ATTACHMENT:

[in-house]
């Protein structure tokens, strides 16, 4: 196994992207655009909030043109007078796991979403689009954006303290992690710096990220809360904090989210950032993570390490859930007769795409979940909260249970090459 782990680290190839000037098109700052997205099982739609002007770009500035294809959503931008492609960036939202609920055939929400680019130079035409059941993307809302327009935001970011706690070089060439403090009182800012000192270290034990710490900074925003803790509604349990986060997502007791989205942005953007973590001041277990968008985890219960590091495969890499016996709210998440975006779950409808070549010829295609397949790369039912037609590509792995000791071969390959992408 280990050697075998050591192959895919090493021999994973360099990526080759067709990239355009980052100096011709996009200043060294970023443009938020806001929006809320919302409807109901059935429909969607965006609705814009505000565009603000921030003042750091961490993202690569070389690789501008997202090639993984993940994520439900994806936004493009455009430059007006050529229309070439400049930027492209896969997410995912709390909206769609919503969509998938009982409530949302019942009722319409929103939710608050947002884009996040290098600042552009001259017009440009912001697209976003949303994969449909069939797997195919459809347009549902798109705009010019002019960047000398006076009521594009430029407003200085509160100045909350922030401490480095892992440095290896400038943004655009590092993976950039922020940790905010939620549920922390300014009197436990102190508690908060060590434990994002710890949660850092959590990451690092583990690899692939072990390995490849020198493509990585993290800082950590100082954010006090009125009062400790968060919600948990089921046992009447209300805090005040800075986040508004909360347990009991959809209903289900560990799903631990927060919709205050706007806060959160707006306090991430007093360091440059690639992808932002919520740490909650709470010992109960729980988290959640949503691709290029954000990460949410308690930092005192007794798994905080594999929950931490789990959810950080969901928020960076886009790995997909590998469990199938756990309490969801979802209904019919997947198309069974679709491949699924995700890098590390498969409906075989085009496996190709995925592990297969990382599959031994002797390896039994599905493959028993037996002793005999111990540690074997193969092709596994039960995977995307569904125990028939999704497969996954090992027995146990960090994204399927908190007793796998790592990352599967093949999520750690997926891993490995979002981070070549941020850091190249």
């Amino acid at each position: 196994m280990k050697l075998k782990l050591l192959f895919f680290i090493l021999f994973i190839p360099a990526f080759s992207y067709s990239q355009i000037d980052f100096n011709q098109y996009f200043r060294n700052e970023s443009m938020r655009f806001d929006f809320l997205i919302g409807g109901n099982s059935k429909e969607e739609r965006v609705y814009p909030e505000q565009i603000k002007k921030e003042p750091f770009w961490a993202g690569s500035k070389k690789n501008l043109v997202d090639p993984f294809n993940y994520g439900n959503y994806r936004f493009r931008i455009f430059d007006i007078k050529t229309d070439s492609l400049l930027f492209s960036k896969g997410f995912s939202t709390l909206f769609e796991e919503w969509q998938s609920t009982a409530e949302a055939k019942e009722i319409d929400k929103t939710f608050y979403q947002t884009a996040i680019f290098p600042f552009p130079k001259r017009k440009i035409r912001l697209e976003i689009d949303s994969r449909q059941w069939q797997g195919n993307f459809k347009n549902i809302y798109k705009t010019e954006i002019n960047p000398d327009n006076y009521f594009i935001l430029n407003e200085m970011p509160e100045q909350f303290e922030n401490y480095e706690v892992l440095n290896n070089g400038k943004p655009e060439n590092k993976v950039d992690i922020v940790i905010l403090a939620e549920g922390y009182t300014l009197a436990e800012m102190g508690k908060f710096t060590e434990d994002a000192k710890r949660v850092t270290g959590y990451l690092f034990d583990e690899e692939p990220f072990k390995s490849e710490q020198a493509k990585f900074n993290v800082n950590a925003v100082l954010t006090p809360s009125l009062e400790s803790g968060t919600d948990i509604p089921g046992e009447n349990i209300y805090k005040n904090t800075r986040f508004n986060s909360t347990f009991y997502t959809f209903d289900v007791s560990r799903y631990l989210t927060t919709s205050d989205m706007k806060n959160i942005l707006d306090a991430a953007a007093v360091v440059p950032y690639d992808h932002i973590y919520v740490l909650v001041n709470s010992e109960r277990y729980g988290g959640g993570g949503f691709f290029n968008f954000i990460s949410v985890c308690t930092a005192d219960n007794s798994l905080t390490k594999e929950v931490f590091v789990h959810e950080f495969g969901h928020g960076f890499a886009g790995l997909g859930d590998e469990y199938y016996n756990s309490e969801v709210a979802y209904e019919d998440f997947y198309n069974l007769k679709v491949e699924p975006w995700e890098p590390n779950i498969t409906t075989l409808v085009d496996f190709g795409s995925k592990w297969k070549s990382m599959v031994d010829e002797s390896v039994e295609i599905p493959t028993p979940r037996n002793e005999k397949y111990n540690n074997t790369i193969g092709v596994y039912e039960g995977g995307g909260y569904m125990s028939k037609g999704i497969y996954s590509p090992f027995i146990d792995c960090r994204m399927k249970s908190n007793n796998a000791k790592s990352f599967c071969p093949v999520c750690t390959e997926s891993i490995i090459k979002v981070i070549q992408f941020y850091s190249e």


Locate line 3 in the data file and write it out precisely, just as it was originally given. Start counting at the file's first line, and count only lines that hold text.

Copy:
């Amino acid at each position: 196994m280990k050697l075998k782990l050591l192959f895919f680290i090493l021999f994973i190839p360099a990526f080759s992207y067709s990239q355009i000037d980052f100096n011709q098109y996009f200043r060294n700052e970023s443009m938020r655009f806001d929006f809320l997205i919302g409807g109901n099982s059935k429909e969607e739609r965006v609705y814009p909030e505000q565009i603000k002007k921030e003042p750091f770009w961490a993202g690569s500035k070389k690789n501008l043109v997202d090639p993984f294809n993940y994520g439900n959503y994806r936004f493009r931008i455009f430059d007006i007078k050529t229309d070439s492609l400049l930027f492209s960036k896969g997410f995912s939202t709390l909206f769609e796991e919503w969509q998938s609920t009982a409530e949302a055939k019942e009722i319409d929400k929103t939710f608050y979403q947002t884009a996040i680019f290098p600042f552009p130079k001259r017009k440009i035409r912001l697209e976003i689009d949303s994969r449909q059941w069939q797997g195919n993307f459809k347009n549902i809302y798109k705009t010019e954006i002019n960047p000398d327009n006076y009521f594009i935001l430029n407003e200085m970011p509160e100045q909350f303290e922030n401490y480095e706690v892992l440095n290896n070089g400038k943004p655009e060439n590092k993976v950039d992690i922020v940790i905010l403090a939620e549920g922390y009182t300014l009197a436990e800012m102190g508690k908060f710096t060590e434990d994002a000192k710890r949660v850092t270290g959590y990451l690092f034990d583990e690899e692939p990220f072990k390995s490849e710490q020198a493509k990585f900074n993290v800082n950590a925003v100082l954010t006090p809360s009125l009062e400790s803790g968060t919600d948990i509604p089921g046992e009447n349990i209300y805090k005040n904090t800075r986040f508004n986060s909360t347990f009991y997502t959809f209903d289900v007791s560990r799903y631990l989210t927060t919709s205050d989205m706007k806060n959160i942005l707006d306090a991430a953007a007093v360091v440059p950032y690639d992808h932002i973590y919520v740490l909650v001041n709470s010992e109960r277990y729980g988290g959640g993570g949503f691709f290029n968008f954000i990460s949410v985890c308690t930092a005192d219960n007794s798994l905080t390490k594999e929950v931490f590091v789990h959810e950080f495969g969901h928020g960076f890499a886009g790995l997909g859930d590998e469990y199938y016996n756990s309490e969801v709210a979802y209904e019919d998440f997947y198309n069974l007769k679709v491949e699924p975006w995700e890098p590390n779950i498969t409906t075989l409808v085009d496996f190709g795409s995925k592990w297969k070549s990382m599959v031994d010829e002797s390896v039994e295609i599905p493959t028993p979940r037996n002793e005999k397949y111990n540690n074997t790369i193969g092709v596994y039912e039960g995977g995307g909260y569904m125990s028939k037609g999704i497969y996954s590509p090992f027995i146990d792995c960090r994204m399927k249970s908190n007793n796998a000791k790592s990352f599967c071969p093949v999520c750690t390959e997926s891993i490995i090459k979002v981070i070549q992408f941020y850091s190249e």